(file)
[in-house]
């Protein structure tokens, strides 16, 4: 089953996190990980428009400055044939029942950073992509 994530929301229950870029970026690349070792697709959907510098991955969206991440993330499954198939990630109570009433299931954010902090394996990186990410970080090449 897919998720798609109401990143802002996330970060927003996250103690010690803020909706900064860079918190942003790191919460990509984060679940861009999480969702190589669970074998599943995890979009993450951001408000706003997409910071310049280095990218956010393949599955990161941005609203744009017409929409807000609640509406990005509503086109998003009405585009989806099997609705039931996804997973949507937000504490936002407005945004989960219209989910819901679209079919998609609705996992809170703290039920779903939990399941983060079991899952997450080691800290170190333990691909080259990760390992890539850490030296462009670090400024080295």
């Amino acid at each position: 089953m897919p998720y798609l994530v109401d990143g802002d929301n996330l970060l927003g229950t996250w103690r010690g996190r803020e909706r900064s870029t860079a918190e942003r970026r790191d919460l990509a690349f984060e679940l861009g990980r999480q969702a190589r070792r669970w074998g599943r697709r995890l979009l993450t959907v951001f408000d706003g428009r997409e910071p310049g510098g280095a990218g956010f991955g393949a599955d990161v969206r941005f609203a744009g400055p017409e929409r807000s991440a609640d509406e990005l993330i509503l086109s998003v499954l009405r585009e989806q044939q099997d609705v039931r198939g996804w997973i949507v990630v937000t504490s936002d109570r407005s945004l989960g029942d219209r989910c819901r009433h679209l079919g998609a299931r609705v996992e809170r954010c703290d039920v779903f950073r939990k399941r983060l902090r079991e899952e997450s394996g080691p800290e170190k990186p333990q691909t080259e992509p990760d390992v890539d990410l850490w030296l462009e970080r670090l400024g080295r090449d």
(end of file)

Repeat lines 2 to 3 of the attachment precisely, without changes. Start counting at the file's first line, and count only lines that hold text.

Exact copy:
């Protein structure tokens, strides 16, 4: 089953996190990980428009400055044939029942950073992509 994530929301229950870029970026690349070792697709959907510098991955969206991440993330499954198939990630109570009433299931954010902090394996990186990410970080090449 897919998720798609109401990143802002996330970060927003996250103690010690803020909706900064860079918190942003790191919460990509984060679940861009999480969702190589669970074998599943995890979009993450951001408000706003997409910071310049280095990218956010393949599955990161941005609203744009017409929409807000609640509406990005509503086109998003009405585009989806099997609705039931996804997973949507937000504490936002407005945004989960219209989910819901679209079919998609609705996992809170703290039920779903939990399941983060079991899952997450080691800290170190333990691909080259990760390992890539850490030296462009670090400024080295």
């Amino acid at each position: 089953m897919p998720y798609l994530v109401d990143g802002d929301n996330l970060l927003g229950t996250w103690r010690g996190r803020e909706r900064s870029t860079a918190e942003r970026r790191d919460l990509a690349f984060e679940l861009g990980r999480q969702a190589r070792r669970w074998g599943r697709r995890l979009l993450t959907v951001f408000d706003g428009r997409e910071p310049g510098g280095a990218g956010f991955g393949a599955d990161v969206r941005f609203a744009g400055p017409e929409r807000s991440a609640d509406e990005l993330i509503l086109s998003v499954l009405r585009e989806q044939q099997d609705v039931r198939g996804w997973i949507v990630v937000t504490s936002d109570r407005s945004l989960g029942d219209r989910c819901r009433h679209l079919g998609a299931r609705v996992e809170r954010c703290d039920v779903f950073r939990k399941r983060l902090r079991e899952e997450s394996g080691p800290e170190k990186p333990q691909t080259e992509p990760d390992v890539d990410l850490w030296l462009e970080r670090l400024g080295r090449d």